For Winemakers, It’s All In The Yeast

Roberto Viernes
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Wednesday - January 20, 2010
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“Day-o, Daaaaay-o, Daylight come and we wanna go home ...”

Listening to Harry Belefonte singing about counting bananas got me thinking of how some white wines can smell just like ripe bananas.

No, it doesn’t come from banana patches near the vineyard.

In fact, it rarely comes from the terroir of the varietal used at all. It is a function of the yeast.

Yeast is one of the all-important required elements for making wine. The yeast reacts with the sugar in the grape juice to create alcohol, carbon dioxide gas and some heat.

And just as important to know is that there are many yeast strains present in the vineyards on the grape skins themselves. We call this wild or ambient yeast.

The other type of yeast available to winemakers is cultured yeast. This usually comes from a laboratory where certain strains of yeast have been isolated and procreated for use in fermentation.

Cultured yeast strains have been studied, analyzed and chosen for specific characteristics. One is for their ability to withstand elevated alcohol levels. Interestingly enough, yeast is somewhat suicidal. It produces alcohol, which also kills it. As the levels of alcohol climb, the yeast starts dying off. Some yeast strains, however, have been found to resist higher levels of alcohol than others. This is advantageous for winemakers who are making wines with relatively high alcohol: Think BIG Zins, Shiraz, Cabernets and even Chardonnays that reach 15 percent or higher ABV.

Yeast is also isolated for the flavor it can give the wine. Duh! It would be hard to imagine that such an important ingredient would not bring any flavor the final result. Cultured yeast strains can add flavors ranging from banana to bubble gum to even lemon or leather.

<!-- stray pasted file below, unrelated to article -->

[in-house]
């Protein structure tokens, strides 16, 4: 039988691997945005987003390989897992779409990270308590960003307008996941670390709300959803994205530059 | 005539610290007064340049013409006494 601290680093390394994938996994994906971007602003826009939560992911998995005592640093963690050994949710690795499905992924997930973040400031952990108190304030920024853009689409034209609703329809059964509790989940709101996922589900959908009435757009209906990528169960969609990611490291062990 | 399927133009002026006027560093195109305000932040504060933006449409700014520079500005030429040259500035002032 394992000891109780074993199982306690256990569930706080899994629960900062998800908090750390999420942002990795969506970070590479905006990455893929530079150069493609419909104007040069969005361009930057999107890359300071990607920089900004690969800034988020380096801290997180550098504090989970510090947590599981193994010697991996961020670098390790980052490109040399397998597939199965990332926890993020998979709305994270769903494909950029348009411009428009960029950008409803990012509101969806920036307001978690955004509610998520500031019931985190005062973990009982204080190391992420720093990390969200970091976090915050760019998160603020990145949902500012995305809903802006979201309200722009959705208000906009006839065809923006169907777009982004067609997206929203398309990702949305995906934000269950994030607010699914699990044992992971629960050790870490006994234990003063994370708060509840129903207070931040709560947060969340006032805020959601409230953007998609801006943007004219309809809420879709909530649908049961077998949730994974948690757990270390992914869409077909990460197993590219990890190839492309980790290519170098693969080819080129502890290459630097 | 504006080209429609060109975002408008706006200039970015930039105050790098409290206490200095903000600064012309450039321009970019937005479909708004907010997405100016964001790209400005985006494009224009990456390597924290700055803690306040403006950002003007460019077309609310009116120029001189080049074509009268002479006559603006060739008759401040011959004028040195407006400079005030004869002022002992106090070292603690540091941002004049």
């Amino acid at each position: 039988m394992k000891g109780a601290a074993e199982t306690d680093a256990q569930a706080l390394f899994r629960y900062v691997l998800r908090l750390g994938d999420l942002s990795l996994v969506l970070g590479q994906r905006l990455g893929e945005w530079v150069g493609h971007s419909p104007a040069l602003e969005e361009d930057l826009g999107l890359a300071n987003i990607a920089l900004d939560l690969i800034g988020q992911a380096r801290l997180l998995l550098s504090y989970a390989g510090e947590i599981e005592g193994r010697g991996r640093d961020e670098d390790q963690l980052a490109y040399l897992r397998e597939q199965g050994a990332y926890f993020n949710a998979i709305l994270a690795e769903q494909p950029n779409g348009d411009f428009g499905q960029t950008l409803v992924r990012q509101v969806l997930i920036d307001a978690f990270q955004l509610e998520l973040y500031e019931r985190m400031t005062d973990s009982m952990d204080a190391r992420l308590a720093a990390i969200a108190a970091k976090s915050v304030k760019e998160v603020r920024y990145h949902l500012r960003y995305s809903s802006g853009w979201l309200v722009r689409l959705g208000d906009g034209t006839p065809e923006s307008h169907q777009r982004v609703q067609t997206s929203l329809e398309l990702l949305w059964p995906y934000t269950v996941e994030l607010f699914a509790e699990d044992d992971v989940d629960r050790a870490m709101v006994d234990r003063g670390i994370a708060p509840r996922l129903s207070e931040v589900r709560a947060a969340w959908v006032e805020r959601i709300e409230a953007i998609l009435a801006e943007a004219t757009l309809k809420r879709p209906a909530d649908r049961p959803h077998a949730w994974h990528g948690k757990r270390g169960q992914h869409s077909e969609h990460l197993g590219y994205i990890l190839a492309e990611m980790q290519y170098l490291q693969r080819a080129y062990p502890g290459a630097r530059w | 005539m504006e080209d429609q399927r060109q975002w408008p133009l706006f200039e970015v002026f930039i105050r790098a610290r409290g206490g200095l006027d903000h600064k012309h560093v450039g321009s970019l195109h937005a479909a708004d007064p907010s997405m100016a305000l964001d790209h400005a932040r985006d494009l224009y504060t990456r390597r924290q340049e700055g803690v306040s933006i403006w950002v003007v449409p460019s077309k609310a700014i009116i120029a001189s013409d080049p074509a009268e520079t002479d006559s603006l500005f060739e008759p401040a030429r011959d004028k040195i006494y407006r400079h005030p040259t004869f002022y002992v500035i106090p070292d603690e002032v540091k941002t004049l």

Each winemaker can almost choose “by flavor” as to what lab yeast they would like to use to best suit their goals.

Another benefit of cultured yeast is that it is more “reliable” in starting and finishing fermentation than wild yeast. Some producers must add cultured yeast after the fermentation is started with the wild yeast because the wild yeast isn’t strong enough to ferment out all the sugar in the wine.

Cultured yeasts are “cleaner,” meaning they produce less congeners and are more reliable than wild yeast. Those congeners (other flavors and aromas) that are produced by wild yeast are viewed by many as complexity. The ambient or present yeast in a vineyard can be unique and lends itself to the identity and individuality of the wine. Some would even call it integral in the terroir of a vineyard, village or appellation.

In the end, it is the winemaker’s philosophy and goal as to which yeast they decide upon. So, no, they don’t add a beautiful bunch of ripe bananas to the wine. It’s all in the yeast.

Recommendations: 2007 Layer Cake 2007 Shea Cellars Pinot Noir ($45) Dick Shea sells fruit from his revered Shea Vineyard to some of the top winemakers in the business, and then keeps some of the best for himself. This is a pretty and elegant wine with tons of bright cherry and a Burgundian sensibility to it.

Roberto Viernes is a master sommelier. E-mail .(JavaScript must be enabled to view this email address)
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